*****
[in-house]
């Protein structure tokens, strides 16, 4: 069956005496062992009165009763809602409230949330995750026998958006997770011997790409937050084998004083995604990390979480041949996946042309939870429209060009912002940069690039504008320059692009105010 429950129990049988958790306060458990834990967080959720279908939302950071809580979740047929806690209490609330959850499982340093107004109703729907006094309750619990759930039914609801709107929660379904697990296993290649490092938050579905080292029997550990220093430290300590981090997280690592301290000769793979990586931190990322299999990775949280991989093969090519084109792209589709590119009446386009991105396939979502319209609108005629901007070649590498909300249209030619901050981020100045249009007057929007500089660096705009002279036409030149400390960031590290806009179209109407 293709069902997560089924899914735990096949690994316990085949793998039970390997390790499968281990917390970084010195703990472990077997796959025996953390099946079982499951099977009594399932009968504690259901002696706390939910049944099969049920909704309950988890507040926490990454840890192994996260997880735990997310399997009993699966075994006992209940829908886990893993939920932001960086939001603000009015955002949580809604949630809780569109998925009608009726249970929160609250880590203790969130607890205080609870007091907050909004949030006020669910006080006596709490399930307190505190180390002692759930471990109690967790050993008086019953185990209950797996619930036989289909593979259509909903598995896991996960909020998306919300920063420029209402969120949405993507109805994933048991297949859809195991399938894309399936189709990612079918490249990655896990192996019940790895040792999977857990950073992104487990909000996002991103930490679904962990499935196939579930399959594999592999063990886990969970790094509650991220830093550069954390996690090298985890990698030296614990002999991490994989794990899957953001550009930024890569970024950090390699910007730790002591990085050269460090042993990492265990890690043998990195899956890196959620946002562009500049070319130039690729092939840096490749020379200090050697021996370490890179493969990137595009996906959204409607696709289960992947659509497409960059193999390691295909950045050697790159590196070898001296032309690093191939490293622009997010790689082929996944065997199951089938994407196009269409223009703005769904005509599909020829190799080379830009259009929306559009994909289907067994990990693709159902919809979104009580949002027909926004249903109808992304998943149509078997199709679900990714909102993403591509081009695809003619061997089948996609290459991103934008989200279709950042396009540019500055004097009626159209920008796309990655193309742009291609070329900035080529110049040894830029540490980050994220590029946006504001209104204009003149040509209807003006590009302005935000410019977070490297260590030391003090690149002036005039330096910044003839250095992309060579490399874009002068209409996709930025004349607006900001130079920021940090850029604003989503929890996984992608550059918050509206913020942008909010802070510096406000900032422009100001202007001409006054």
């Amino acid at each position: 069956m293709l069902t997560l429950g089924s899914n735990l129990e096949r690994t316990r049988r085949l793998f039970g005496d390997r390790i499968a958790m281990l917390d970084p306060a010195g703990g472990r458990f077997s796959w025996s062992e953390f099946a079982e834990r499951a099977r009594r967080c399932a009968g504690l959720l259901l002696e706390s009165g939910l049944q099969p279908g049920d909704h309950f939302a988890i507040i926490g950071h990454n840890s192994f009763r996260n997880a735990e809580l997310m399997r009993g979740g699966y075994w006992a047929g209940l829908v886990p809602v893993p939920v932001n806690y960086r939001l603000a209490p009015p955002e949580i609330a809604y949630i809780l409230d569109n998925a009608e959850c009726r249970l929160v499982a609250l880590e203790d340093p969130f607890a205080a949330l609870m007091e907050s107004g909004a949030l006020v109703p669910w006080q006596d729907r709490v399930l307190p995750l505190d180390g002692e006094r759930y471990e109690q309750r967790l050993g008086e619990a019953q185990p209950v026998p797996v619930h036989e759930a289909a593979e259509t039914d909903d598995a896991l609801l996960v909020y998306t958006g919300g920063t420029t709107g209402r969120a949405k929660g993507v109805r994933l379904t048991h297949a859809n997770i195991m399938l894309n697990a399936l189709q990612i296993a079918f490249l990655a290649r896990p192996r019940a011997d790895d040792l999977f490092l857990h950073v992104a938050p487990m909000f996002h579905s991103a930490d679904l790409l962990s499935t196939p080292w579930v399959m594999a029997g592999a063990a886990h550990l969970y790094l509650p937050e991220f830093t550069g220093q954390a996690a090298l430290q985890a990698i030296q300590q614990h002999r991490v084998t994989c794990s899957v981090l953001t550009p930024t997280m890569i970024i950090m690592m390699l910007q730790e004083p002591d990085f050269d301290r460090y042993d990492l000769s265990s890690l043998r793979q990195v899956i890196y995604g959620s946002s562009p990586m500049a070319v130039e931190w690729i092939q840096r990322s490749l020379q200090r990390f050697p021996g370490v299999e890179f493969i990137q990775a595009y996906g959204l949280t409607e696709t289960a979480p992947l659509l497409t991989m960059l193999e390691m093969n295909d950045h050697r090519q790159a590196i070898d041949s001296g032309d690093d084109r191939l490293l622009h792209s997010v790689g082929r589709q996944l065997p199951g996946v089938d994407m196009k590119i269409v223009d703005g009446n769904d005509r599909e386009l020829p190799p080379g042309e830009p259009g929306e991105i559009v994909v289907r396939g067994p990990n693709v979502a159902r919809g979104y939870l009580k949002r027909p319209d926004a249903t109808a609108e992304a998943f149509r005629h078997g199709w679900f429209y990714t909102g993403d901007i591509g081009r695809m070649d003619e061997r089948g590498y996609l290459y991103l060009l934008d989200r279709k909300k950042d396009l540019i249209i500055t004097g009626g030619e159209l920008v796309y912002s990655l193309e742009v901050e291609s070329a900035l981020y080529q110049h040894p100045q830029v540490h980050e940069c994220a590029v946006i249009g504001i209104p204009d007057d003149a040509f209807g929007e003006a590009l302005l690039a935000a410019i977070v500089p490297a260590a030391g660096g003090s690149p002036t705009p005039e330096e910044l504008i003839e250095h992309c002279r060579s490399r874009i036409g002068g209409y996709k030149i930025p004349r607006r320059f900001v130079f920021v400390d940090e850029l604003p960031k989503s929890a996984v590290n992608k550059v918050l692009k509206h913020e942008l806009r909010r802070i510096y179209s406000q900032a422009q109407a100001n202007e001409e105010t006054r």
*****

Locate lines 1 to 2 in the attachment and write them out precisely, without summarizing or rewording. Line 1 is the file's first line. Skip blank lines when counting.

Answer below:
[in-house]
């Protein structure tokens, strides 16, 4: 069956005496062992009165009763809602409230949330995750026998958006997770011997790409937050084998004083995604990390979480041949996946042309939870429209060009912002940069690039504008320059692009105010 429950129990049988958790306060458990834990967080959720279908939302950071809580979740047929806690209490609330959850499982340093107004109703729907006094309750619990759930039914609801709107929660379904697990296993290649490092938050579905080292029997550990220093430290300590981090997280690592301290000769793979990586931190990322299999990775949280991989093969090519084109792209589709590119009446386009991105396939979502319209609108005629901007070649590498909300249209030619901050981020100045249009007057929007500089660096705009002279036409030149400390960031590290806009179209109407 293709069902997560089924899914735990096949690994316990085949793998039970390997390790499968281990917390970084010195703990472990077997796959025996953390099946079982499951099977009594399932009968504690259901002696706390939910049944099969049920909704309950988890507040926490990454840890192994996260997880735990997310399997009993699966075994006992209940829908886990893993939920932001960086939001603000009015955002949580809604949630809780569109998925009608009726249970929160609250880590203790969130607890205080609870007091907050909004949030006020669910006080006596709490399930307190505190180390002692759930471990109690967790050993008086019953185990209950797996619930036989289909593979259509909903598995896991996960909020998306919300920063420029209402969120949405993507109805994933048991297949859809195991399938894309399936189709990612079918490249990655896990192996019940790895040792999977857990950073992104487990909000996002991103930490679904962990499935196939579930399959594999592999063990886990969970790094509650991220830093550069954390996690090298985890990698030296614990002999991490994989794990899957953001550009930024890569970024950090390699910007730790002591990085050269460090042993990492265990890690043998990195899956890196959620946002562009500049070319130039690729092939840096490749020379200090050697021996370490890179493969990137595009996906959204409607696709289960992947659509497409960059193999390691295909950045050697790159590196070898001296032309690093191939490293622009997010790689082929996944065997199951089938994407196009269409223009703005769904005509599909020829190799080379830009259009929306559009994909289907067994990990693709159902919809979104009580949002027909926004249903109808992304998943149509078997199709679900990714909102993403591509081009695809003619061997089948996609290459991103934008989200279709950042396009540019500055004097009626159209920008796309990655193309742009291609070329900035080529110049040894830029540490980050994220590029946006504001209104204009003149040509209807003006590009302005935000410019977070490297260590030391003090690149002036005039330096910044003839250095992309060579490399874009002068209409996709930025004349607006900001130079920021940090850029604003989503929890996984992608550059918050509206913020942008909010802070510096406000900032422009100001202007001409006054």